Initially, the scholarship was set for the 2018-2019 year with a $10,000 donation from Considine’s family. Communication Department Chair Al Futrell proposed the department supplement the family’s funds during a faculty meeting so the $500 scholarship could be awarded this year. “The Department of Communication whole-heartedly embraced this initiative, as Ryan was one of the department’s finest journalism students,” communication professor Nick Paliewicz said. Paliewicz serves on U of L’s scholarship committee. “It is clear that he touched many people’s lives,” Paliewicz said. “He is surely missed by fellow students and colleagues and faculty. It is clear that Ryan left an

impression on the department, and we are so happy to commemorate him with this scholarship which, we hope, will serve as a living memory of Ryan and the inspiration he provided so many.” Students must apply by April 7 at noon. Those interested should submit a cover letter, writing sample and resume. The website is being constructed and flyers will be posted on campus soon. “Although our hearts are broken, his legacy will live on through the scholarship in his name,” Mary Considine said. Ryan’s coursework focused on journalism, frequently writing his byline in the Cardinal and covering topics for the news, features and opinion sections. Additionally, he was a founding member of U of L’s student chapter of the Society of Professional Journalists.

Photo of Ryan provided by family

SGA outlines end-of-year budget allocations


SGA President Aaron Vance says the administration’s remaining budget has been allocated to projects and initiatives campus wide. “I wanted to talk about the SAC plan fund and the L Trail plan fund and our commitment to inclusivity, diversity, safety and to the student experience,” Vance said. “We wanted to go ahead and establish a new plant fund and go ahead and put money into two more plant funds.” Plant funds are for physical or capital projects. The L Trail Vance says SGA has invested $20,000 of the remaining budget into the initiative. “That’ll help us extend in conjunction with a grant that has been given to the university so we can continue to expand the L Trail and change out lighting now starting around the perimeters of campus and the tunnels.” Vance said. The L Trail is a lit pathway that travels through Belknap campus marked by “L” signs. The trail’s goal is to provide a safer experience for students walking on campus at night. The Identity Center / Center for Social Change “This year, we decided that we were going to at least put in another $10,000,” Vance said. “So we went ahead and made that plant fund transfer for a grand total of $26,000 that we will use to help aid in once we finally get this project off the ground.” Vance said that he and former SGA president Victoria Allen created a plant fund of $16,000 for the Identity Center last year. Currently, donors and support are being sought. Vance said Vice Pro-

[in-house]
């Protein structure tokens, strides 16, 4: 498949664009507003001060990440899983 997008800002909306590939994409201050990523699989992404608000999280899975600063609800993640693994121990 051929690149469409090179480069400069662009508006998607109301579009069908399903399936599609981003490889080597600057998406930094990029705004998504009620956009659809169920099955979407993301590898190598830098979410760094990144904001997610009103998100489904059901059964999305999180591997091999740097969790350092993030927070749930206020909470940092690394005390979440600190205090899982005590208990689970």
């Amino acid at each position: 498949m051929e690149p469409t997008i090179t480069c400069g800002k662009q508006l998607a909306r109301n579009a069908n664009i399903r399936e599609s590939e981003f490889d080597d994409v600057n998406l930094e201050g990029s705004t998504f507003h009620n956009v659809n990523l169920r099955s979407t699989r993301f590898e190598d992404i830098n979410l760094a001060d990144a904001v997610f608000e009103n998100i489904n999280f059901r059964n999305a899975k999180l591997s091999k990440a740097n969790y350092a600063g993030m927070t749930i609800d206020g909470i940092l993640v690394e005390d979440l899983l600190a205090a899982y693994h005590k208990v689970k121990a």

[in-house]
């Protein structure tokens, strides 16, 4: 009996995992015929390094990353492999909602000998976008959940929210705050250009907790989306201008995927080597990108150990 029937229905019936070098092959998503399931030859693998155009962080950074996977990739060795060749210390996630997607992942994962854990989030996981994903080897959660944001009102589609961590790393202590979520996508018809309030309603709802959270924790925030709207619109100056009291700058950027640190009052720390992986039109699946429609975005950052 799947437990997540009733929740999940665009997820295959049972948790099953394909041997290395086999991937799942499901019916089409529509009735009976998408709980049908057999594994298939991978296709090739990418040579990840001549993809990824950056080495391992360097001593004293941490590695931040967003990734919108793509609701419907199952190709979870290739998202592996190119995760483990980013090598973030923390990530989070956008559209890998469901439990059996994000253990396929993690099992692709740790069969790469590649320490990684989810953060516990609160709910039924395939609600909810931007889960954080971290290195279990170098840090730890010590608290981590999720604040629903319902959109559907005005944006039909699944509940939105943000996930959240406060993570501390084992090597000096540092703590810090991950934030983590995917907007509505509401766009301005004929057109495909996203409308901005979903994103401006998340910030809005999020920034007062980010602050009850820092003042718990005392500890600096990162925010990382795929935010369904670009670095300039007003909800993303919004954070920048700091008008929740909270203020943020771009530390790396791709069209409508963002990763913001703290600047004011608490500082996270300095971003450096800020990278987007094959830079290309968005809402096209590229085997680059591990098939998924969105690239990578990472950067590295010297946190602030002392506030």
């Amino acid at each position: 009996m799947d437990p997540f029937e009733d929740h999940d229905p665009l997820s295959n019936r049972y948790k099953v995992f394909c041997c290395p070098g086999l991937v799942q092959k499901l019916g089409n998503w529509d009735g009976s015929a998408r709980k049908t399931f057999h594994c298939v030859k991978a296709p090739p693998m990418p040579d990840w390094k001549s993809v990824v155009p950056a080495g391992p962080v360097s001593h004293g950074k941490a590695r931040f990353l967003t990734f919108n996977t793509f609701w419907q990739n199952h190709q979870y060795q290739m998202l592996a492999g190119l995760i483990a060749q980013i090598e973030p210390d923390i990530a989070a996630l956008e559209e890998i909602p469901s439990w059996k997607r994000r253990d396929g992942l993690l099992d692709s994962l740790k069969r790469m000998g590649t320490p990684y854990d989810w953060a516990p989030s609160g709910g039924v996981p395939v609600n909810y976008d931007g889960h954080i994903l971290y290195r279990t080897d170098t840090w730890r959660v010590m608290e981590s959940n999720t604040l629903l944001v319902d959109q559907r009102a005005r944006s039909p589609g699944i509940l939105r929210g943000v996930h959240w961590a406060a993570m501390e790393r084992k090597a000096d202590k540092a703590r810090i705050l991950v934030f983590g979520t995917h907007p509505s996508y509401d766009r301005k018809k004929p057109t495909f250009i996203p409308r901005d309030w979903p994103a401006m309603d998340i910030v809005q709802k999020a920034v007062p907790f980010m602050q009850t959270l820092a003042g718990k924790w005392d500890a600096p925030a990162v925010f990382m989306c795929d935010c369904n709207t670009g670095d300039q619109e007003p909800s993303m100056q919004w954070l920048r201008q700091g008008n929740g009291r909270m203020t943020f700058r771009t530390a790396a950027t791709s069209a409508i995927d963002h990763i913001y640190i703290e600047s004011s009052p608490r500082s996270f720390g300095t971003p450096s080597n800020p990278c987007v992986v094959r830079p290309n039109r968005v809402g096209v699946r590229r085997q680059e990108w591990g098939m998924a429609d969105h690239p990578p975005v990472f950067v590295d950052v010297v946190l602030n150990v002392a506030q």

fairs Mordean Taylor-Archer is working with students to develop a plan and figure out numbers. “Granted, I don’t know, most capital projects are going to be stalled at least for the coming year while we work through the budget but we agree and we are going to continue to advocate for what will either be the Center for Social Change or the new Identity Center as a place to house all of those student services for the student population that need access to a place for these services,” Vance said. Vance hopes it will house student groups like the Women’s Center and the LGBTQ Center.

I wanted to talk about ... our commitment to inclusivity, diversity safety and to the student experience. -Aaron Vance Incidental projects The SGA is also working with the Dean of Students Office and Student Affairs to set aside money for incidentals. Vance suggested funds could support projects in the new SAC like developing more spaces dedicated to RSOs. SGA also suggested improvements on the Red Barn. “We went ahead and put $6,000 more towards the new library hours to continue to extend those through the rest of the semester and I hope that next year’s Top Four will heartily consider that,” Vance said. Vance said students can look forward